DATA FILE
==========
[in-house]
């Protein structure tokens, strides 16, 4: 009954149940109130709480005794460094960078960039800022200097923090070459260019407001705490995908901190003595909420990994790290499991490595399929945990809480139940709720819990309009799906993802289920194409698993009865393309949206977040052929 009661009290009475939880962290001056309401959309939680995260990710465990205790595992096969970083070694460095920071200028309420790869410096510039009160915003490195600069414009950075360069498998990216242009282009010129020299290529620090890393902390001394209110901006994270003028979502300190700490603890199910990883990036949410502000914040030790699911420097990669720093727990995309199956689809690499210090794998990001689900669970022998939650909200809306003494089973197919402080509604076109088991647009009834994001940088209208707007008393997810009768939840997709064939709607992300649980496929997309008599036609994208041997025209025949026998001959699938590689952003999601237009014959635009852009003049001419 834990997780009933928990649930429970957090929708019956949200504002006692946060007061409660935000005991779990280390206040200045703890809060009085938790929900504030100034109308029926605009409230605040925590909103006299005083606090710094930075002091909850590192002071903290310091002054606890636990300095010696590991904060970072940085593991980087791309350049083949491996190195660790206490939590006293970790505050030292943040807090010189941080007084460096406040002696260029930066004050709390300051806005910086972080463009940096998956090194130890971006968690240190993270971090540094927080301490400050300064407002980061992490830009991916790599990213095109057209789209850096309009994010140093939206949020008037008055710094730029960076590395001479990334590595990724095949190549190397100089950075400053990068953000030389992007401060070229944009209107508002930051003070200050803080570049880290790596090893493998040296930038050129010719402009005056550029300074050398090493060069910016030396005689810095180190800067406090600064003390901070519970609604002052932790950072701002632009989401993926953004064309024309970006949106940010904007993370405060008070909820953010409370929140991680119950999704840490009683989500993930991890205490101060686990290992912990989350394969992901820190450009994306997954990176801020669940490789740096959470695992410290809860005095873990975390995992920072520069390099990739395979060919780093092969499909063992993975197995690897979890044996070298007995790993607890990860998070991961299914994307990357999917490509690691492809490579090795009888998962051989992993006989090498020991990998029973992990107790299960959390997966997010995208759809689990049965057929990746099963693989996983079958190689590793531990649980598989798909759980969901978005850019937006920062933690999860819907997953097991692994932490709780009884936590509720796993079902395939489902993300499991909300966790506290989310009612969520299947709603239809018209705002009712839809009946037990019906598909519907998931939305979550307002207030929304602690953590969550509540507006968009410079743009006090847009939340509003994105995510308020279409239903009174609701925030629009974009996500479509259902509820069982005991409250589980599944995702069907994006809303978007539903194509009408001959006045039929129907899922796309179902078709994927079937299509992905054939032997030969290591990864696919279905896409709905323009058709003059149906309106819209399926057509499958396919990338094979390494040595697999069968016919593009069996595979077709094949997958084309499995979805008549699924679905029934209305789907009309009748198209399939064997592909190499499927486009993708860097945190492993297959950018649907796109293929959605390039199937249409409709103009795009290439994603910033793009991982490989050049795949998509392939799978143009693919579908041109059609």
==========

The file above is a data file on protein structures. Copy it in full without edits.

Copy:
[in-house]
């Protein structure tokens, strides 16, 4: 009954149940109130709480005794460094960078960039800022200097923090070459260019407001705490995908901190003595909420990994790290499991490595399929945990809480139940709720819990309009799906993802289920194409698993009865393309949206977040052929 009661009290009475939880962290001056309401959309939680995260990710465990205790595992096969970083070694460095920071200028309420790869410096510039009160915003490195600069414009950075360069498998990216242009282009010129020299290529620090890393902390001394209110901006994270003028979502300190700490603890199910990883990036949410502000914040030790699911420097990669720093727990995309199956689809690499210090794998990001689900669970022998939650909200809306003494089973197919402080509604076109088991647009009834994001940088209208707007008393997810009768939840997709064939709607992300649980496929997309008599036609994208041997025209025949026998001959699938590689952003999601237009014959635009852009003049001419 834990997780009933928990649930429970957090929708019956949200504002006692946060007061409660935000005991779990280390206040200045703890809060009085938790929900504030100034109308029926605009409230605040925590909103006299005083606090710094930075002091909850590192002071903290310091002054606890636990300095010696590991904060970072940085593991980087791309350049083949491996190195660790206490939590006293970790505050030292943040807090010189941080007084460096406040002696260029930066004050709390300051806005910086972080463009940096998956090194130890971006968690240190993270971090540094927080301490400050300064407002980061992490830009991916790599990213095109057209789209850096309009994010140093939206949020008037008055710094730029960076590395001479990334590595990724095949190549190397100089950075400053990068953000030389992007401060070229944009209107508002930051003070200050803080570049880290790596090893493998040296930038050129010719402009005056550029300074050398090493060069910016030396005689810095180190800067406090600064003390901070519970609604002052932790950072701002632009989401993926953004064309024309970006949106940010904007993370405060008070909820953010409370929140991680119950999704840490009683989500993930991890205490101060686990290992912990989350394969992901820190450009994306997954990176801020669940490789740096959470695992410290809860005095873990975390995992920072520069390099990739395979060919780093092969499909063992993975197995690897979890044996070298007995790993607890990860998070991961299914994307990357999917490509690691492809490579090795009888998962051989992993006989090498020991990998029973992990107790299960959390997966997010995208759809689990049965057929990746099963693989996983079958190689590793531990649980598989798909759980969901978005850019937006920062933690999860819907997953097991692994932490709780009884936590509720796993079902395939489902993300499991909300966790506290989310009612969520299947709603239809018209705002009712839809009946037990019906598909519907998931939305979550307002207030929304602690953590969550509540507006968009410079743009006090847009939340509003994105995510308020279409239903009174609701925030629009974009996500479509259902509820069982005991409250589980599944995702069907994006809303978007539903194509009408001959006045039929129907899922796309179902078709994927079937299509992905054939032997030969290591990864696919279905896409709905323009058709003059149906309106819209399926057509499958396919990338094979390494040595697999069968016919593009069996595979077709094949997958084309499995979805008549699924679905029934209305789907009309009748198209399939064997592909190499499927486009993708860097945190492993297959950018649907796109293929959605390039199937249409409709103009795009290439994603910033793009991982490989050049795949998509392939799978143009693919579908041109059609």